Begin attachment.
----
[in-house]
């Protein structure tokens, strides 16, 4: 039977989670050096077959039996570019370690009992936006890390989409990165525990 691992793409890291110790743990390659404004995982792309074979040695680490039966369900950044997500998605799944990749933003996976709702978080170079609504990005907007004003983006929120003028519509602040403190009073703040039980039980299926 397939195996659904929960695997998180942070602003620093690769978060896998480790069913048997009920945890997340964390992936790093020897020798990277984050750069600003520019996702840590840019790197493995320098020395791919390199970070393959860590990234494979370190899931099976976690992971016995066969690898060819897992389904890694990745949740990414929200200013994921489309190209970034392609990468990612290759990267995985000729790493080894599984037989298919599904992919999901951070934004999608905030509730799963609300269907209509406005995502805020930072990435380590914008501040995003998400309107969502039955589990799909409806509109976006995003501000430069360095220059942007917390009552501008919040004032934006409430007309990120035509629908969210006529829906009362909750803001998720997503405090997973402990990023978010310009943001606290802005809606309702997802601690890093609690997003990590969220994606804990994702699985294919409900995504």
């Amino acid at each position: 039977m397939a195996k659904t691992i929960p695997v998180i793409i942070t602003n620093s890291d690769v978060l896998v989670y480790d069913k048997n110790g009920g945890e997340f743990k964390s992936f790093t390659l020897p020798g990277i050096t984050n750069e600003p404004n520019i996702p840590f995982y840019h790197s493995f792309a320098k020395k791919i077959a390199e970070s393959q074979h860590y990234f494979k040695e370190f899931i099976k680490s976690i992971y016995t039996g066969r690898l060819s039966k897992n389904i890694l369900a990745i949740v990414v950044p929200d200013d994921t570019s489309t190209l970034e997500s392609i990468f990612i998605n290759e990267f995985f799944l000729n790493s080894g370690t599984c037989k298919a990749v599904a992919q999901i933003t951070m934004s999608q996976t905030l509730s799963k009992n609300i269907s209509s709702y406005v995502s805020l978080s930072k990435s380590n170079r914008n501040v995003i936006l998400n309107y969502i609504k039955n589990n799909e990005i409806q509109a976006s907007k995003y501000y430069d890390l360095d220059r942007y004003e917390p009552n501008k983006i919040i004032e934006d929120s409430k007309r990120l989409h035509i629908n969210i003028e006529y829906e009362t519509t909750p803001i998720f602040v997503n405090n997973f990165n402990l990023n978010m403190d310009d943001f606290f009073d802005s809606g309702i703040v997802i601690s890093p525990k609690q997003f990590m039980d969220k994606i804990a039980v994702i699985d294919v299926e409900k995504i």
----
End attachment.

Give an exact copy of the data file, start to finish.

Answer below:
[in-house]
């Protein structure tokens, strides 16, 4: 039977989670050096077959039996570019370690009992936006890390989409990165525990 691992793409890291110790743990390659404004995982792309074979040695680490039966369900950044997500998605799944990749933003996976709702978080170079609504990005907007004003983006929120003028519509602040403190009073703040039980039980299926 397939195996659904929960695997998180942070602003620093690769978060896998480790069913048997009920945890997340964390992936790093020897020798990277984050750069600003520019996702840590840019790197493995320098020395791919390199970070393959860590990234494979370190899931099976976690992971016995066969690898060819897992389904890694990745949740990414929200200013994921489309190209970034392609990468990612290759990267995985000729790493080894599984037989298919599904992919999901951070934004999608905030509730799963609300269907209509406005995502805020930072990435380590914008501040995003998400309107969502039955589990799909409806509109976006995003501000430069360095220059942007917390009552501008919040004032934006409430007309990120035509629908969210006529829906009362909750803001998720997503405090997973402990990023978010310009943001606290802005809606309702997802601690890093609690997003990590969220994606804990994702699985294919409900995504």
């Amino acid at each position: 039977m397939a195996k659904t691992i929960p695997v998180i793409i942070t602003n620093s890291d690769v978060l896998v989670y480790d069913k048997n110790g009920g945890e997340f743990k964390s992936f790093t390659l020897p020798g990277i050096t984050n750069e600003p404004n520019i996702p840590f995982y840019h790197s493995f792309a320098k020395k791919i077959a390199e970070s393959q074979h860590y990234f494979k040695e370190f899931i099976k680490s976690i992971y016995t039996g066969r690898l060819s039966k897992n389904i890694l369900a990745i949740v990414v950044p929200d200013d994921t570019s489309t190209l970034e997500s392609i990468f990612i998605n290759e990267f995985f799944l000729n790493s080894g370690t599984c037989k298919a990749v599904a992919q999901i933003t951070m934004s999608q996976t905030l509730s799963k009992n609300i269907s209509s709702y406005v995502s805020l978080s930072k990435s380590n170079r914008n501040v995003i936006l998400n309107y969502i609504k039955n589990n799909e990005i409806q509109a976006s907007k995003y501000y430069d890390l360095d220059r942007y004003e917390p009552n501008k983006i919040i004032e934006d929120s409430k007309r990120l989409h035509i629908n969210i003028e006529y829906e009362t519509t909750p803001i998720f602040v997503n405090n997973f990165n402990l990023n978010m403190d310009d943001f606290f009073d802005s809606g309702i703040v997802i601690s890093p525990k609690q997003f990590m039980d969220k994606i804990a039980v994702i699985d294919v299926e409900k995504i």